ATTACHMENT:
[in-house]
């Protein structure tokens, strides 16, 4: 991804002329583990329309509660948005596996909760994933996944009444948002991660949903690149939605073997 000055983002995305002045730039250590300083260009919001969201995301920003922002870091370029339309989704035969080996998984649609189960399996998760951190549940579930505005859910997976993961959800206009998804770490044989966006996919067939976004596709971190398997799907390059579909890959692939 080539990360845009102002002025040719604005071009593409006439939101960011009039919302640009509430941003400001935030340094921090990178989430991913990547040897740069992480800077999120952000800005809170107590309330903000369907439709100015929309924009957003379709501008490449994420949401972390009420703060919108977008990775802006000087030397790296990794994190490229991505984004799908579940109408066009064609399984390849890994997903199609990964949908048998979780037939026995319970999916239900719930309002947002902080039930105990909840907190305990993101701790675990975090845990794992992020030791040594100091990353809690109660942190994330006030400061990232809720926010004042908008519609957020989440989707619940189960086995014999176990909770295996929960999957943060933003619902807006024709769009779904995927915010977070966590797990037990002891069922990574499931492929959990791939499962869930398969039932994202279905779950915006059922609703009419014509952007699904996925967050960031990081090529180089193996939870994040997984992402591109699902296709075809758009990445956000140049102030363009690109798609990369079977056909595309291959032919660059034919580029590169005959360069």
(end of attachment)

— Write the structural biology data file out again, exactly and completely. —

[in-house]
């Protein structure tokens, strides 16, 4: 991804002329583990329309509660948005596996909760994933996944009444948002991660949903690149939605073997 000055983002995305002045730039250590300083260009919001969201995301920003922002870091370029339309989704035969080996998984649609189960399996998760951190549940579930505005859910997976993961959800206009998804770490044989966006996919067939976004596709971190398997799907390059579909890959692939 080539990360845009102002002025040719604005071009593409006439939101960011009039919302640009509430941003400001935030340094921090990178989430991913990547040897740069992480800077999120952000800005809170107590309330903000369907439709100015929309924009957003379709501008490449994420949401972390009420703060919108977008990775802006000087030397790296990794994190490229991505984004799908579940109408066009064609399984390849890994997903199609990964949908048998979780037939026995319970999916239900719930309002947002902080039930105990909840907190305990993101701790675990975090845990794992992020030791040594100091990353809690109660942190994330006030400061990232809720926010004042908008519609957020989440989707619940189960086995014999176990909770295996929960999957943060933003619902807006024709769009779904995927915010977070966590797990037990002891069922990574499931492929959990791939499962869930398969039932994202279905779950915006059922609703009419014509952007699904996925967050960031990081090529180089193996939870994040997984992402591109699902296709075809758009990445956000140049102030363009690109798609990369079977056909595309291959032919660059034919580029590169005959360069």